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How to Crush Stone

Updated April 17, 2017

Crushed stone makes an excellent decorative surface for your lawn or garden. Crushed stone is also used to cover driveways or as an inlay for porches and decks. While many rock companies offer pre-crushed stones, you can prepare stones cheaper by crushing them yourself. Once you have decided the type of stone you want to integrate into your home improvement project, the fun begins.

Don a pair of long trousers and closed-toed shoes to prevent injury to your legs and feet. Sharp pieces of stone can tear your skin to shreds if you are not properly protected. Wear a pair of safety goggles to prevent stone chips from entering your eyes, as well as a good pair of work gloves to protect your hands from hammering friction that can cause blisters and cuts.

Place your larger stone pieces on a hard, flat surface. Do not place them on grassy sod because the force of your hammer will cause the stones to bury into the ground instead of break.

Hold your sledgehammer with both hands. Place your dominant hand in front of your less dominant hand with at least 6 to 12 inches between the two. Lift the sledgehammer over the shoulder corresponding with your dominant hand. Your dominant side is strongest.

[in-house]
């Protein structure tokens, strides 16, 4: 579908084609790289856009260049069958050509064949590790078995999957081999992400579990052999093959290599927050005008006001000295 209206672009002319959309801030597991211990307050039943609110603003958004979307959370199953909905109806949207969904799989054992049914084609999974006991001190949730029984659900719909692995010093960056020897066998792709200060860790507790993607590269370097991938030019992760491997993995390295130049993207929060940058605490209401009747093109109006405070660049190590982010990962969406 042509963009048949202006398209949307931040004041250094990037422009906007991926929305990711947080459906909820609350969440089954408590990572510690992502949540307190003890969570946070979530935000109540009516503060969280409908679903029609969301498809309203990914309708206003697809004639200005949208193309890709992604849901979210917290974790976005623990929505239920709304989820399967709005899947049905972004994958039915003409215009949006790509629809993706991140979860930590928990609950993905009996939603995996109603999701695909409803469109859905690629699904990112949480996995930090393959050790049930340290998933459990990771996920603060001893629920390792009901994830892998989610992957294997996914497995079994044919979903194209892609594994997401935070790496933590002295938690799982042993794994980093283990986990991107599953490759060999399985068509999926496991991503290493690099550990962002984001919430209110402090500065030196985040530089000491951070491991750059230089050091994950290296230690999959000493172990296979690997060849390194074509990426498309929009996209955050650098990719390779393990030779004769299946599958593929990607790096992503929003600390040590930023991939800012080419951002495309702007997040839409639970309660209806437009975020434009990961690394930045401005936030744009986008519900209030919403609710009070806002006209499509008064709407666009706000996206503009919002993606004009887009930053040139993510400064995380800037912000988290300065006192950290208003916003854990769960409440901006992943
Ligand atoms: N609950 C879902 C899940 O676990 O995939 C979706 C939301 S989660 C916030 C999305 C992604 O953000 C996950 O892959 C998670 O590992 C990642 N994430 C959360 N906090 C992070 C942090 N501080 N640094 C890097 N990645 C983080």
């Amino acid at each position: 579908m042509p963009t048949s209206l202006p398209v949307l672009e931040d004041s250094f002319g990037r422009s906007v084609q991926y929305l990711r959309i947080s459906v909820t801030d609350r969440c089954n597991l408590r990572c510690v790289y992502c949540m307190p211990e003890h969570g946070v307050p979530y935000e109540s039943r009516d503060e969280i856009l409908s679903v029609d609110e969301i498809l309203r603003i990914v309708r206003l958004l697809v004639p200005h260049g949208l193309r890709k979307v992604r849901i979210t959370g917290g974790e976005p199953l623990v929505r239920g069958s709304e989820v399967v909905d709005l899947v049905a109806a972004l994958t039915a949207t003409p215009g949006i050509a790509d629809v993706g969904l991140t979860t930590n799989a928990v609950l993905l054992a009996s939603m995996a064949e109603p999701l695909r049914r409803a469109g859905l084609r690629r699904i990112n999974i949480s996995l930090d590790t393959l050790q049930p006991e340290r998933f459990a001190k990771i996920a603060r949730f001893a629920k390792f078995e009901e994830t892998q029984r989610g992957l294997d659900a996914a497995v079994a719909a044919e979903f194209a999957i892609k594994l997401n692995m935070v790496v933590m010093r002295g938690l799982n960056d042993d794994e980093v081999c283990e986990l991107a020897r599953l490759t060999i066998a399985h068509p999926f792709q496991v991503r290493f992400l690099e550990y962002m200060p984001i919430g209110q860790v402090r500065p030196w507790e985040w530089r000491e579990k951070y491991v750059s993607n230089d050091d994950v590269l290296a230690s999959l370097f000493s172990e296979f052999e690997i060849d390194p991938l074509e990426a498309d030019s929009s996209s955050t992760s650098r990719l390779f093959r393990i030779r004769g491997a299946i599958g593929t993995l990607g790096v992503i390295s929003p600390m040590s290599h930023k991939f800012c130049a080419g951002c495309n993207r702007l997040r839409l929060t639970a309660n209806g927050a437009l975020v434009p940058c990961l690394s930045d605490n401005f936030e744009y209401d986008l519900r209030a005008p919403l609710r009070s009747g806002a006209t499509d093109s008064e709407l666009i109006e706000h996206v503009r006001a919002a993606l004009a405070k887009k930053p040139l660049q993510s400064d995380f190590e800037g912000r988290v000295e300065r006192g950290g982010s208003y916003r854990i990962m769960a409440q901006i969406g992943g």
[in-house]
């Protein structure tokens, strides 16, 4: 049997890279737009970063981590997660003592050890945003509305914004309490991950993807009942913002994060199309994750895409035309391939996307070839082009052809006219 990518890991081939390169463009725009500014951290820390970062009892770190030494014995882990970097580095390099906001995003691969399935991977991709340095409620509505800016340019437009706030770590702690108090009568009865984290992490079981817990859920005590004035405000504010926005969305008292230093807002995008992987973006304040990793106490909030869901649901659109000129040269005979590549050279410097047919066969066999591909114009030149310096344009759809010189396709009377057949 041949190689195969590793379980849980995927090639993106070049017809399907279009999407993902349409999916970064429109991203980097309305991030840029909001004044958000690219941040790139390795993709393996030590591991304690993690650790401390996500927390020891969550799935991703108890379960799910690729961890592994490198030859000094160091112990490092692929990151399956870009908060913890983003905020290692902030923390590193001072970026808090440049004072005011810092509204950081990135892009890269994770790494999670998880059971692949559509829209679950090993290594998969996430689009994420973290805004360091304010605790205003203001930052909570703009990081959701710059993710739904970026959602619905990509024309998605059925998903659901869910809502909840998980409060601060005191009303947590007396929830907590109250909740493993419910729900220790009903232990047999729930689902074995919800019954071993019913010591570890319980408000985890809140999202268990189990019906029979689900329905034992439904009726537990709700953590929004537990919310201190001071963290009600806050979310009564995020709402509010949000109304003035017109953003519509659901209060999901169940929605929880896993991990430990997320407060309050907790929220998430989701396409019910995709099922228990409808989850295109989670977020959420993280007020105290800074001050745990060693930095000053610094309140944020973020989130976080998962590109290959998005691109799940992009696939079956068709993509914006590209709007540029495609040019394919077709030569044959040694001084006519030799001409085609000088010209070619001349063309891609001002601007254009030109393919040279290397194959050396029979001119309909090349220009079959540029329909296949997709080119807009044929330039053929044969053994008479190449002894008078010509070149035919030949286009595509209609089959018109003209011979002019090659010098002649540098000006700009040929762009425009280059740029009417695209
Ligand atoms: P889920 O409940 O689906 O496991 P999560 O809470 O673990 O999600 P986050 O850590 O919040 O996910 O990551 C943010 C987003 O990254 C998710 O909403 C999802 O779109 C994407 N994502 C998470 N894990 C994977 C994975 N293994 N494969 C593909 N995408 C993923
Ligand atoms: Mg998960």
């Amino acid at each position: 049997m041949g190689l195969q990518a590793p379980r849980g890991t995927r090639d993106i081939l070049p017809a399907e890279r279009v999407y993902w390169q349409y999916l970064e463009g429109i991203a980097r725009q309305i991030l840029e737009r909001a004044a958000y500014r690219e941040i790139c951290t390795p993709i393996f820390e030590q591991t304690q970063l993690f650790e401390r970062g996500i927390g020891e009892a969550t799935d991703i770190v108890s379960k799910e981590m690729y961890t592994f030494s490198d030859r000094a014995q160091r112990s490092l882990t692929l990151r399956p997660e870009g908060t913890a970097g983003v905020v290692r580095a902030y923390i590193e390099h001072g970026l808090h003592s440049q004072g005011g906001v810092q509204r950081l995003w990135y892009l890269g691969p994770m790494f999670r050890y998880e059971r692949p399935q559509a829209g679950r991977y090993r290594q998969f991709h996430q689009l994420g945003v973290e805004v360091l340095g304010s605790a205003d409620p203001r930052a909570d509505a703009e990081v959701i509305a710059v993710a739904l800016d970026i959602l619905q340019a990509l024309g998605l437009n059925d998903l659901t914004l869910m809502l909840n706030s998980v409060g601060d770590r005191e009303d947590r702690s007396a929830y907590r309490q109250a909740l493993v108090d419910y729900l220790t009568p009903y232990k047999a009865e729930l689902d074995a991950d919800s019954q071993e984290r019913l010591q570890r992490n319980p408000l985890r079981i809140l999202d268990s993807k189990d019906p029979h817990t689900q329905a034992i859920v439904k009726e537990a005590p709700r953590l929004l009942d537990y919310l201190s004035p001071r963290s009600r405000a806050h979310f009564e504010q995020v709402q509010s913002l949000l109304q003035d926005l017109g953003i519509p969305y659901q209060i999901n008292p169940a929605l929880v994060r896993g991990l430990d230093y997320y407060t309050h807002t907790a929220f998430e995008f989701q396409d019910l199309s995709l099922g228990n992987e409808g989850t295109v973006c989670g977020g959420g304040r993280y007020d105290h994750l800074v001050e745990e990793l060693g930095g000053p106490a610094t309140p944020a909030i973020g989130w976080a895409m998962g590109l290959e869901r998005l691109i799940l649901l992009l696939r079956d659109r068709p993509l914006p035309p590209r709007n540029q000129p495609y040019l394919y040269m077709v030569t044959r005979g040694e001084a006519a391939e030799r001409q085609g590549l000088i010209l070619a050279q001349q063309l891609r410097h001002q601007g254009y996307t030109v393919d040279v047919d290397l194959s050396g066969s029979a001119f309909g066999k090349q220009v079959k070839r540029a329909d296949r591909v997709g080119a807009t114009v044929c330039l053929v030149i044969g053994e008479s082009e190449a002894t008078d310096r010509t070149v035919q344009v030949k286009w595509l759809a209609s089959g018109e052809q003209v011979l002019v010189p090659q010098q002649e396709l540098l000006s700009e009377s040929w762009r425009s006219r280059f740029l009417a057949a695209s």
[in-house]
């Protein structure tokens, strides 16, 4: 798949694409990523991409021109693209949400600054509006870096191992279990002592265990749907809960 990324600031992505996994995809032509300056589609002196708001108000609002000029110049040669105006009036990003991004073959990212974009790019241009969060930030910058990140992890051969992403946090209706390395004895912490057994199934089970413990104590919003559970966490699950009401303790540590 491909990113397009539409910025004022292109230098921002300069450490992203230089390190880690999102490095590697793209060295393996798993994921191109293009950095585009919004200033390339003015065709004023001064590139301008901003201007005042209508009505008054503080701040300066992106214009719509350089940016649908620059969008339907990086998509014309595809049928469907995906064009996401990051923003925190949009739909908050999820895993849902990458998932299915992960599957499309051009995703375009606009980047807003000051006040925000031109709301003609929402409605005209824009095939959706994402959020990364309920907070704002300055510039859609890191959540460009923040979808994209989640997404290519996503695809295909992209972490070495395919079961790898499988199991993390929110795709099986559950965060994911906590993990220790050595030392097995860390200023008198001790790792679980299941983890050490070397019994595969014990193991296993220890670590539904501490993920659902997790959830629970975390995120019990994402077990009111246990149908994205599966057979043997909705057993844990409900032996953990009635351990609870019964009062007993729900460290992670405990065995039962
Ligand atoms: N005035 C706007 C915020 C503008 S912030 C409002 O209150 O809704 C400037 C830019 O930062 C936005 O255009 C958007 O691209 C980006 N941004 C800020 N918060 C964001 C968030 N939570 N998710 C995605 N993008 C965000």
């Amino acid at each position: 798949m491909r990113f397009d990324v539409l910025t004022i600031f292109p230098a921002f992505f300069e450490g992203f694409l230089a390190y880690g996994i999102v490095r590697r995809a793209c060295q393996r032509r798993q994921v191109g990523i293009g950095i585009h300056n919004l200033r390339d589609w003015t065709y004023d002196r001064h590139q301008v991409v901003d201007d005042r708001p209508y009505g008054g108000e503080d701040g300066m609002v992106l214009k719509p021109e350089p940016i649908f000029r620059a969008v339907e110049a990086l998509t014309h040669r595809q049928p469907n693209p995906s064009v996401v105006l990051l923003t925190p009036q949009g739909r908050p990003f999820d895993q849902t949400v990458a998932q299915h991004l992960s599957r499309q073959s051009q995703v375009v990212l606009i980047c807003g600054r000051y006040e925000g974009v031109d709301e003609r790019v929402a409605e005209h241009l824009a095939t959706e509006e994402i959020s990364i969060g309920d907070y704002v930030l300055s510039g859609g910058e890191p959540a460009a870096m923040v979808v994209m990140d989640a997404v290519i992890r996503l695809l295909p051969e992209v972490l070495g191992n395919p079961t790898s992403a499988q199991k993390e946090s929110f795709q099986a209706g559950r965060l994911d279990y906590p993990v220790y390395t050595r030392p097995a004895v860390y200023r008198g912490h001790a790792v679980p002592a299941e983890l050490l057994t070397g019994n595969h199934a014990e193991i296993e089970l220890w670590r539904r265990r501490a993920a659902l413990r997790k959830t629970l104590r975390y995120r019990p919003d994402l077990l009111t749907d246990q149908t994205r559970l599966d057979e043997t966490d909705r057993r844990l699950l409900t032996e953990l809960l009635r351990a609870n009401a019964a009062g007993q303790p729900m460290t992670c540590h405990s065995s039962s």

Swing the sledgehammer down onto the stone, using your dominant hand's strength to increase the force of the blow. Repeat until your stone is broken up into small pieces and you can fit the stones into a small bowl.

Place one to two stone pieces in your mortar bowl. Apply pressure to your pestle as you place it on top of each stone, gently turning to reduce the stone to fine powder. Do this for all your stone pieces. Larger projects may require the use of industrial machinery for crushing. You can rent these machines through your local home improvement or gardening store.

Things You'll Need

  • Goggles
  • Gloves
  • Long trousers
  • Closed-toed shoes
  • Stones
  • Sledgehammer
  • Mortar and pestle
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About the Author

Sharin Griffin has been a freelance writer since 2009, specializing in health-related articles. She has worked in the health-care industry as a certified nursing assistant and medical technician. Griffin's medical expertise encompasses bariatrics and geriatric care, with an emphasis on general medicine. She is completing an associate degree in health-care administration from Axia University.